The U.S. Civil War of 1861-1865 had thoroughly upset American life in many ways. Aside from the over half a million combat deaths and untold numbers of physical and psychological wounds, entire populations were physically displaced, disenfranchised and demoralized. The former “Confederate” states, their lands and economy ruined, fell under the heavy burden of a vengeful “Reconstruction” and military occupation. The midwestern border states of Arkansas and Missouri were particularly hard hit. The “dress rehearsal” for the war occurred in Kansas, as pro-slavery men and “free-soilers” carried on guerrilla warfare during the late 1850s. The abolitionist nexus was Lawrence, which was burned by Missourians in 1856 and again by Quantrill’s raiders in 1863. Unlike the horrific carnage wreaked by “civilized” regular armies on the East Coast, the warfare in the Midwest was equally terrible, but more personal and tribal in nature, waged by “irregulars” such as the Kansas “Jayhawkers” and “Red Legs” for the Union, and bands of “bushwhackers” under such stalwarts as William Quantrill and “Bloody Bill” Anderson, on the Southern side. Conditions in Missouri during the war resembled the current situation along the Afghan/Pakistani border, where settling old scores trumps military strategy.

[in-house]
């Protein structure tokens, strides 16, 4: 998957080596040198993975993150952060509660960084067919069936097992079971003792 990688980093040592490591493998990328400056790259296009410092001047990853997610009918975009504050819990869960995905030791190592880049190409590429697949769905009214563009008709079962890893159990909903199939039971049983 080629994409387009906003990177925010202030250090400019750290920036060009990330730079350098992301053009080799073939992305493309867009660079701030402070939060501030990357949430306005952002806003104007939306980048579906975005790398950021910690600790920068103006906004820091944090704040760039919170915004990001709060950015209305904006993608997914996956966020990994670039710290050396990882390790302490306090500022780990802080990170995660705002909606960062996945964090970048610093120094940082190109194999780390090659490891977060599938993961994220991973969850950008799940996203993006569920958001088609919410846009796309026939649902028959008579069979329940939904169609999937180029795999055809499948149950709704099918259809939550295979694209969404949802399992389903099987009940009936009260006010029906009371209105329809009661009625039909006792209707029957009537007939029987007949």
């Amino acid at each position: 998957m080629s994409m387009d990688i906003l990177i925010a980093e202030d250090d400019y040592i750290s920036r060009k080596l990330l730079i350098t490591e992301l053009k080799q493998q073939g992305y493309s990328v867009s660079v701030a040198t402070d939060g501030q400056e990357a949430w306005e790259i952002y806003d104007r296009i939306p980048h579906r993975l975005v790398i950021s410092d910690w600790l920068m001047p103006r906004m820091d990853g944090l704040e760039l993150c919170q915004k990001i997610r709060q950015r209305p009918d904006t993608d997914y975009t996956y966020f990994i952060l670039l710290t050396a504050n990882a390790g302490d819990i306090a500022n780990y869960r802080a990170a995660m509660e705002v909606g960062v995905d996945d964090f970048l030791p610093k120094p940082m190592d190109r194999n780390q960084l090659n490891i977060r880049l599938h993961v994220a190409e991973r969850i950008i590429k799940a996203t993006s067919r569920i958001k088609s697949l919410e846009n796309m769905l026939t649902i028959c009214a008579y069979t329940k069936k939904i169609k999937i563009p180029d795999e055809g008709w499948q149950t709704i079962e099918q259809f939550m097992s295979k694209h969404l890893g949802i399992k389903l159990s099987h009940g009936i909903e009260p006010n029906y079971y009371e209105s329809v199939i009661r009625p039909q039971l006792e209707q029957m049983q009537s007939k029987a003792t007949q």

From this toxic environment came the teenaged boys who would become America’s real and fictional Wild West outlaws. Large interconnected families like the Jameses, the Youngers, the Daltons, the Millers and the Fords, all swept up in the uncompromising guerrilla war, contributed their men folk to be killed or psychologically warped for the rest of their lives. The survivors were the most ruthless, reckless and skillful pistol shots and horsemen, fully the equals of Comanche warriors. After the Southern Confederacy fell in 1865, a majority of Southern veterans signed an oath of allegiance to the U.S. and went home to rebuild their lives. A general amnesty did not extend to the Missouri guerrillas, however, who were considered war criminals and outlaws. Unable to find jobs at home, many of them drifted west and attempted to start afresh, with varying success.